The growing globalisation of data flows, via social networks, cloud computing, search engines, location-based services, etc, increases the risk that people can lose control of their own data. Civil liberties MEPs adopted their position on a major overhaul of current EU data protection rules on 21 October 2013.
This overhaul seeks to put people in control of their personal data, build trust in social media and online shopping and upgrade the protection of data processed by the police and judicial authorities.
EU member countries approved their negotiating position on the new EU data protection regulation on 15 June 2015. This means that Parliament, the Council and the Commission can now start the first round of three-way talks aimed at striking a final agreement on the regulation. These talks will begin on Wednesday, 24 June 2015.
This general regulation on personal data processing in the EU will replace the current patchwork of national laws with a single set of rules, which should make it easier for companies to operate across the EU while at the same time strengthening citizens' rights.
The EU's current data protection laws date from 1995, before the internet came into widespread use, and do not cover data processed for law enforcement purposes. Today, 250 million people use the internet daily in Europe. New rules will update the existing legal principles and apply them to the new online environment, to ensure effective protection of the fundamental right to data protection and improve legal certainty for companies.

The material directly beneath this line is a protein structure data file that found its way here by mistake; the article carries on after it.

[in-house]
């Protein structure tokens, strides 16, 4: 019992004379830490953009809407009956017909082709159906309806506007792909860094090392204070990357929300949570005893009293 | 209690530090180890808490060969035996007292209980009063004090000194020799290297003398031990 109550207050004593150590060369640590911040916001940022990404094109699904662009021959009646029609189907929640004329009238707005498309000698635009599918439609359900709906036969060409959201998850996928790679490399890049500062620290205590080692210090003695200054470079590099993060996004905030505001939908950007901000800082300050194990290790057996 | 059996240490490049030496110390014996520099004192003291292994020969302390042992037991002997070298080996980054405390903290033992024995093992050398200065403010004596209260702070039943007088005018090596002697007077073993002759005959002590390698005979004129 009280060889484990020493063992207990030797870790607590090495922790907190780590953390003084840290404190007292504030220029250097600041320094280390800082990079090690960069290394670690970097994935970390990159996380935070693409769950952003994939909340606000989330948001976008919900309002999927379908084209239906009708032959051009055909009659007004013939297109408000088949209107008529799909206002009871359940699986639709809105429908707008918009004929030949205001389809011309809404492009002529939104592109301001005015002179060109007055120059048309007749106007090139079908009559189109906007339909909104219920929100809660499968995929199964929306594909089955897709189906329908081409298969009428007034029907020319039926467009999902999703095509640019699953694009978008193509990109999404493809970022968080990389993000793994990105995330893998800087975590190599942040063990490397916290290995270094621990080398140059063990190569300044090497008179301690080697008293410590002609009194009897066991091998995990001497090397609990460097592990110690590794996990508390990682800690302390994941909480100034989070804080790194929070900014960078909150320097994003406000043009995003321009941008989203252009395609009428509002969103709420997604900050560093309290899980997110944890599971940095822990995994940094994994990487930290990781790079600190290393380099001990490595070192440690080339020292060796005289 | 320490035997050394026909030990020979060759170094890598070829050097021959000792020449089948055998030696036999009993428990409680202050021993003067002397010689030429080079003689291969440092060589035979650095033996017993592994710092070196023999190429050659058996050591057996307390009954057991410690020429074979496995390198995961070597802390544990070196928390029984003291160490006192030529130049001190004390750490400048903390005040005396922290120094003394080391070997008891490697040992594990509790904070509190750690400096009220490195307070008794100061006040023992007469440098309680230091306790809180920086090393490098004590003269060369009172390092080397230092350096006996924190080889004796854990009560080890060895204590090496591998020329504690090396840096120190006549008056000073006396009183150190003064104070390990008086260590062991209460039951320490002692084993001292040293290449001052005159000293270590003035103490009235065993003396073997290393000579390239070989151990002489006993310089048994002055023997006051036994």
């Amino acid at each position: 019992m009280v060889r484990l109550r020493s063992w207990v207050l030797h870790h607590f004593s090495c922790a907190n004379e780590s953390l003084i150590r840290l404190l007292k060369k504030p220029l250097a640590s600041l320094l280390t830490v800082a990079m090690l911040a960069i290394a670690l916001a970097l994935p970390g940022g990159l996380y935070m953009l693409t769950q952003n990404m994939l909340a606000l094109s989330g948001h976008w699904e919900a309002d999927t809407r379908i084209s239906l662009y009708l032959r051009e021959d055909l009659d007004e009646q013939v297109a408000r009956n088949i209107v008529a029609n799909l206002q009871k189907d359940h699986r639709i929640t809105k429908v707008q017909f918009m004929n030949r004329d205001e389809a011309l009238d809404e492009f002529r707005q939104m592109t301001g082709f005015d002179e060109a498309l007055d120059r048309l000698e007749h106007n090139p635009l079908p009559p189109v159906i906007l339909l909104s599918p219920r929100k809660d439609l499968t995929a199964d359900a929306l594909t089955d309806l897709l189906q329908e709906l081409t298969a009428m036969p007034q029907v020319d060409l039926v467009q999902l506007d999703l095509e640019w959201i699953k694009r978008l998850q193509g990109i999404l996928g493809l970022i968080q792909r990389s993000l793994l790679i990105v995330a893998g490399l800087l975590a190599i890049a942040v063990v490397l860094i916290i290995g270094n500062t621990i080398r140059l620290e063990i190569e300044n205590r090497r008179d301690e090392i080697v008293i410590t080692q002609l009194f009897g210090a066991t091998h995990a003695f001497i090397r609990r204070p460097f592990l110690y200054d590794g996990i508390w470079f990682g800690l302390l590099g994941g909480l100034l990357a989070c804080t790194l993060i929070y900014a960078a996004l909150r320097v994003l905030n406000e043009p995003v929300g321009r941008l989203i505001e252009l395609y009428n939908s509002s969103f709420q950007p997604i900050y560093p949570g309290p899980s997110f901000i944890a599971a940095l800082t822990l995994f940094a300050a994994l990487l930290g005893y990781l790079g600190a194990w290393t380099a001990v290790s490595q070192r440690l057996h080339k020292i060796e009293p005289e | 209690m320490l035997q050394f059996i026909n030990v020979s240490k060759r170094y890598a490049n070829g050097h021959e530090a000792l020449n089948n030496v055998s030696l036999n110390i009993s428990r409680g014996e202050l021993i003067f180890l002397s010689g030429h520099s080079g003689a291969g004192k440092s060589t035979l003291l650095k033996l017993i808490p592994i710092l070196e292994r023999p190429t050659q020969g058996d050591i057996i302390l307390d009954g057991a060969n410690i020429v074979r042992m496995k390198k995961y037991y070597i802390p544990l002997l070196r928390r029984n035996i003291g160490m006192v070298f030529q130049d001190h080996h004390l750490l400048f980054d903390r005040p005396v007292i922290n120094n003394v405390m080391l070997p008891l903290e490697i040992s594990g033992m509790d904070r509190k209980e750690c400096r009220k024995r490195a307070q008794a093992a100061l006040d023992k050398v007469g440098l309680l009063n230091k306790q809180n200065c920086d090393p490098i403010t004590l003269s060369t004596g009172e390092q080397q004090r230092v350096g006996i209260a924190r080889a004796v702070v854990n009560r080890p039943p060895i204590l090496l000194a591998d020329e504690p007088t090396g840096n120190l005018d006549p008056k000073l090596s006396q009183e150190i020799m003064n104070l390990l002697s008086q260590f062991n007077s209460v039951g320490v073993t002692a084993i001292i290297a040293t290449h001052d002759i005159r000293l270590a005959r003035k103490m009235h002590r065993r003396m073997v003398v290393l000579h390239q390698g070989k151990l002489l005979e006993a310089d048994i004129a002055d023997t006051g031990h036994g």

The changes made on 21 October 2013 by the civil liberties, justice and home affairs committee to the European Commission's proposals for a package of legislation constitute Parliament's mandate to start negotiations with the Council on the final version of the legislation. The full Parliament confirmed the committee's texts in a vote on 12 March 2014.
Parliament then had to wait for member states to agree a "general approach" among themselves in order for final talks to start.MEPs repeatedly called on the Council to move forward on the package of laws, stressing the need to update EU data protection rules without further delay, so as to give citizens the standards of data protection needed in the digital era.
They have also underlined the need to set a uniform standard for data protection in all EU legislation, especially in the European Police Office (EUROPOL) regulation, currently under negotiation, and in an EU passenger name record scheme.
Now that the Council has a common position on the EU data protection regulation (agreed on 15 June 2015), Parliament, the Council and the Commission can start discussions on that. Their first trialogue meeting is scheduled for 24 June. Negotiators hope to be able to reach a final agreement on the package by the end of 2015. However, member states still have to agree a general approach on the other part of the package, namely the directive on data processed in criminal proceedings.